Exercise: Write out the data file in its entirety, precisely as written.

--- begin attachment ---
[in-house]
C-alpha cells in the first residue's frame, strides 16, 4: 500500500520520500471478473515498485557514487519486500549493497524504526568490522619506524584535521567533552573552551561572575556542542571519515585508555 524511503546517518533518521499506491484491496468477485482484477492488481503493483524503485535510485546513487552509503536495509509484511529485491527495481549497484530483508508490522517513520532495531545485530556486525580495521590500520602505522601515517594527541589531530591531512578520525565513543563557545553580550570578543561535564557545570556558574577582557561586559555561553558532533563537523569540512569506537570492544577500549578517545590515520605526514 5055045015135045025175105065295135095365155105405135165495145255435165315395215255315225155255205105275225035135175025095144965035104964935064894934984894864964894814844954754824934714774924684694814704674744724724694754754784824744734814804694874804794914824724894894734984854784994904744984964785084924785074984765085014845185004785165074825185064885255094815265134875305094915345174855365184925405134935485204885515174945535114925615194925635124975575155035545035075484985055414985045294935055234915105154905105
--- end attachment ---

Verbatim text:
[in-house]
C-alpha cells in the first residue's frame, strides 16, 4: 500500500520520500471478473515498485557514487519486500549493497524504526568490522619506524584535521567533552573552551561572575556542542571519515585508555 524511503546517518533518521499506491484491496468477485482484477492488481503493483524503485535510485546513487552509503536495509509484511529485491527495481549497484530483508508490522517513520532495531545485530556486525580495521590500520602505522601515517594527541589531530591531512578520525565513543563557545553580550570578543561535564557545570556558574577582557561586559555561553558532533563537523569540512569506537570492544577500549578517545590515520605526514 5055045015135045025175105065295135095365155105405135165495145255435165315395215255315225155255205105275225035135175025095144965035104964935064894934984894864964894814844954754824934714774924684694814704674744724724694754754784824744734814804694874804794914824724894894734984854784994904744984964785084924785074984765085014845185004785165074825185064885255094815265134875305094915345174855365184925405134935485204885515174945535114925615194925635124975575155035545035075484985055414985045294935055234915105154905105